A 3D model isn’t automatically a 3D printable file. Here are the most common design mistakes – and what you should repair so your 3D model prints correctly.
One of the most common errors encountered when 3D printing are STL files that have holes in their meshes – they are not “watertight”. A 3D printer faced with such a file can’t tell an outer surface from an inner surface. All of our STL repair tools listed below can handle these 3D mesh problems easily.
Simply put, non-manifold geometries are identical edges directly on top of each other. Typically this conundrum results from extruding but not moving faces and edges. Non-manifold geometry startles 3D printers as much as anyone else who tries to wrap his head around the idea for the first time. Think about the graphic works of M.C. Escher and you’ll get the idea.
3D scanning can produce unwanted fragments which result from structures or textures that are unsuitable to the process – e.g. hair, very dark or very bright surfaces. Scans can be reworked before printing by hand (e.g. MeshLab), but automatic solutions are also available in most STL repair software tools.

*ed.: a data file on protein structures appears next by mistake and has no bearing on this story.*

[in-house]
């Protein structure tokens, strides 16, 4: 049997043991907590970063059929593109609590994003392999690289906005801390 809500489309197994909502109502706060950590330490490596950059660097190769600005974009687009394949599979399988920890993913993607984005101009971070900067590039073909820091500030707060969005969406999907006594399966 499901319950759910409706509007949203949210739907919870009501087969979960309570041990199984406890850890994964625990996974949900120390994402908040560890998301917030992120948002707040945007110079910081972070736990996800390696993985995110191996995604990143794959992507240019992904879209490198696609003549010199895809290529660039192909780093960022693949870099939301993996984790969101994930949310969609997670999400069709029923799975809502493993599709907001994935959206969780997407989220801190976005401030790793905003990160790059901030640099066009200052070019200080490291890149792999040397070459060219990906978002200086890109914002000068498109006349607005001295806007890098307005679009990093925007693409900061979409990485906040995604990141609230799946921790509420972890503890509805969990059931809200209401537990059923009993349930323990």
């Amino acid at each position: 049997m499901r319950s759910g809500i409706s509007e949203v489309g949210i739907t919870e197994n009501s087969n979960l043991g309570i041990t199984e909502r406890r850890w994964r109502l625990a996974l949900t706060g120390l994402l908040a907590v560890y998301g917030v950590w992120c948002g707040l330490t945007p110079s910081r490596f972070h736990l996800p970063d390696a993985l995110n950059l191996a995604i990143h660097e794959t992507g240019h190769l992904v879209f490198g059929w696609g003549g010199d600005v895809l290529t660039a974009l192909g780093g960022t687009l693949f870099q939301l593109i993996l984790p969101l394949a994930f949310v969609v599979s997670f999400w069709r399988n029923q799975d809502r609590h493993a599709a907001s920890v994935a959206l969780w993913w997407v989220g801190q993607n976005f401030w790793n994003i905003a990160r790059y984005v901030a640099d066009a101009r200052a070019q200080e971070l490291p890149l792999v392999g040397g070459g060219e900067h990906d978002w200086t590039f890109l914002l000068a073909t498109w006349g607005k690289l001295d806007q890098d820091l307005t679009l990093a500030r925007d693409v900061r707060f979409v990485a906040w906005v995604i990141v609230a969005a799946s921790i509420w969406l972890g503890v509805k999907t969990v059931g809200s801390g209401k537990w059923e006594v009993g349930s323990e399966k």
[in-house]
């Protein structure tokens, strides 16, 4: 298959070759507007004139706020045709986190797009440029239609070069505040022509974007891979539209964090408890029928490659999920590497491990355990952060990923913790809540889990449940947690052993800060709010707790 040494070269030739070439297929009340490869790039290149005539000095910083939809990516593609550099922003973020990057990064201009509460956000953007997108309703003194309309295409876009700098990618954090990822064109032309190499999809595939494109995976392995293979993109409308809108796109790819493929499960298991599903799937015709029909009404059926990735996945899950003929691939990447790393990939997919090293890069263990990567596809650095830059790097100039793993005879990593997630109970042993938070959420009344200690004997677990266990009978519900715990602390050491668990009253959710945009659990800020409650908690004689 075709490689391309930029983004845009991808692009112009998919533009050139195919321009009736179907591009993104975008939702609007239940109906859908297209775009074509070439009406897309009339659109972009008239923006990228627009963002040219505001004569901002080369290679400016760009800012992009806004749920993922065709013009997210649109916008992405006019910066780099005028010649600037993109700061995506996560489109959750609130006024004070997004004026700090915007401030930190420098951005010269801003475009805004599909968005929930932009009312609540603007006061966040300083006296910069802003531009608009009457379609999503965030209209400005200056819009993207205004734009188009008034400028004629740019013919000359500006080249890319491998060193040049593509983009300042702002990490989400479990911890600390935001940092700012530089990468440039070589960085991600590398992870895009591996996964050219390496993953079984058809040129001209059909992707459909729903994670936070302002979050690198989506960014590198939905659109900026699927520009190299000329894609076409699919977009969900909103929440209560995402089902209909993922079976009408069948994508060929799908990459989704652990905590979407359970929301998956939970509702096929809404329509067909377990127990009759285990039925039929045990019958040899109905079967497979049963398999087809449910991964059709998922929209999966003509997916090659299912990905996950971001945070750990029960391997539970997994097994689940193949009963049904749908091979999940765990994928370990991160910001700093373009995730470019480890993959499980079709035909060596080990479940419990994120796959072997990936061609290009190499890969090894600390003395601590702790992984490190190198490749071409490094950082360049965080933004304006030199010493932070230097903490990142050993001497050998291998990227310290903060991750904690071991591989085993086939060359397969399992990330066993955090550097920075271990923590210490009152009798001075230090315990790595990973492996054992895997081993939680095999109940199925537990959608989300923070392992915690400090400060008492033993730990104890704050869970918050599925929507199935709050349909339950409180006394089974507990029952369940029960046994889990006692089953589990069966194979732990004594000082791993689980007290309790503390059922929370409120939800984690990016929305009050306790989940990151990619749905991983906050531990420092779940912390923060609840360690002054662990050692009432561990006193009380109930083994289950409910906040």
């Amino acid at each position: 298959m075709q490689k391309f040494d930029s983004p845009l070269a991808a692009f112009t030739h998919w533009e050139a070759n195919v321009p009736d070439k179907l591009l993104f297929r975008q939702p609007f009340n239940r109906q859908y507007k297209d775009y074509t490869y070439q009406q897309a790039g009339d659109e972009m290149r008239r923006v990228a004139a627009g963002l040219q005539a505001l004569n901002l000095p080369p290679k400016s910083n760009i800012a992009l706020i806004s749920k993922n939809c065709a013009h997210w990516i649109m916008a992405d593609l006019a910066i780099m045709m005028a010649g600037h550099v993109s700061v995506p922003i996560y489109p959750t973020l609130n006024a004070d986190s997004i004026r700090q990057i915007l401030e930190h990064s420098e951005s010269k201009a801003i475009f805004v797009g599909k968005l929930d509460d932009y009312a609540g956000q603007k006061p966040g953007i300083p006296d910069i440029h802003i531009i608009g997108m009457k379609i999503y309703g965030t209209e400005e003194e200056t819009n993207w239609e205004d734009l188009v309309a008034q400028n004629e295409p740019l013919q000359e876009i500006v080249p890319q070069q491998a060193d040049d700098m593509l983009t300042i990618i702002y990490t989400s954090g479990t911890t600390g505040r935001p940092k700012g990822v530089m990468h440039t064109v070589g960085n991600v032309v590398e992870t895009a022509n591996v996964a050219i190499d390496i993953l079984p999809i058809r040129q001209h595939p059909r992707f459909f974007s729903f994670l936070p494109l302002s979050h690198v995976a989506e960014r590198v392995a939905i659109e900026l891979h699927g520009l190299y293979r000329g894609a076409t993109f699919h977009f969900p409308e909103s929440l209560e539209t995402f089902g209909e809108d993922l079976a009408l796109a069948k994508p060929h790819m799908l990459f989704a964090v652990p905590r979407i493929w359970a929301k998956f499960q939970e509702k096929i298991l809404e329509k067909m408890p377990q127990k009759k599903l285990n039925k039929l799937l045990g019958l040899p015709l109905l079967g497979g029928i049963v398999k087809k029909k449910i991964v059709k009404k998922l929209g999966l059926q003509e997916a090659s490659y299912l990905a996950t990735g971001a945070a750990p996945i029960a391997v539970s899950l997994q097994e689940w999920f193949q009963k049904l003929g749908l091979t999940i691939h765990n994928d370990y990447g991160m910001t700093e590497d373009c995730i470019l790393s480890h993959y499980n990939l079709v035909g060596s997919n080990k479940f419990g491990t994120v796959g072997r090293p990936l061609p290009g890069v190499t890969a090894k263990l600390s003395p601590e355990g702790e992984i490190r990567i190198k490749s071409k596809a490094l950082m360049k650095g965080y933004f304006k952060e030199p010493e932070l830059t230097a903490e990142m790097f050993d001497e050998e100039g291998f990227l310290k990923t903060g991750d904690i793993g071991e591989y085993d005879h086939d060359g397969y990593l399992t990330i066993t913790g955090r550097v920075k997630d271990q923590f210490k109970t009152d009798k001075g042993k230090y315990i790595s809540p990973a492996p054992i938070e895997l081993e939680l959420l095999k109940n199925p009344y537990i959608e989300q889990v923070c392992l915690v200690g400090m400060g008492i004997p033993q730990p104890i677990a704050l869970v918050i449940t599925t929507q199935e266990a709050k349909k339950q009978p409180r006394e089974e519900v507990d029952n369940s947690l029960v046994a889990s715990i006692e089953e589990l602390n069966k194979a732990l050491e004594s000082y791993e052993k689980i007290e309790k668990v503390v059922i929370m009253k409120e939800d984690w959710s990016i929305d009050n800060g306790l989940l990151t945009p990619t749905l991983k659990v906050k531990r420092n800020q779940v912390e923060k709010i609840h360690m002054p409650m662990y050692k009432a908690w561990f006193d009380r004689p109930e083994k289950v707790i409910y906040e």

It is paramount to set a wall thickness that can support the overall structure. Depending on to what use you will put your 3D model, you must choose a thickness that will yield a robust model at an economic consumption of filament or other material.
Many cloud-based 3D STLprinting services impose upload limits on the files you can upload, ranging from 64 to 100 MB. This problem can be remedied by automatic downscaling (e.g. MakePrintable or Materialise Cloud) in your 3D design software.
License: The text of "2020 Best STL Repair Software" by All3DP is licensed under a Creative Commons Attribution 4.0 International License. The above is directly drawn from that article.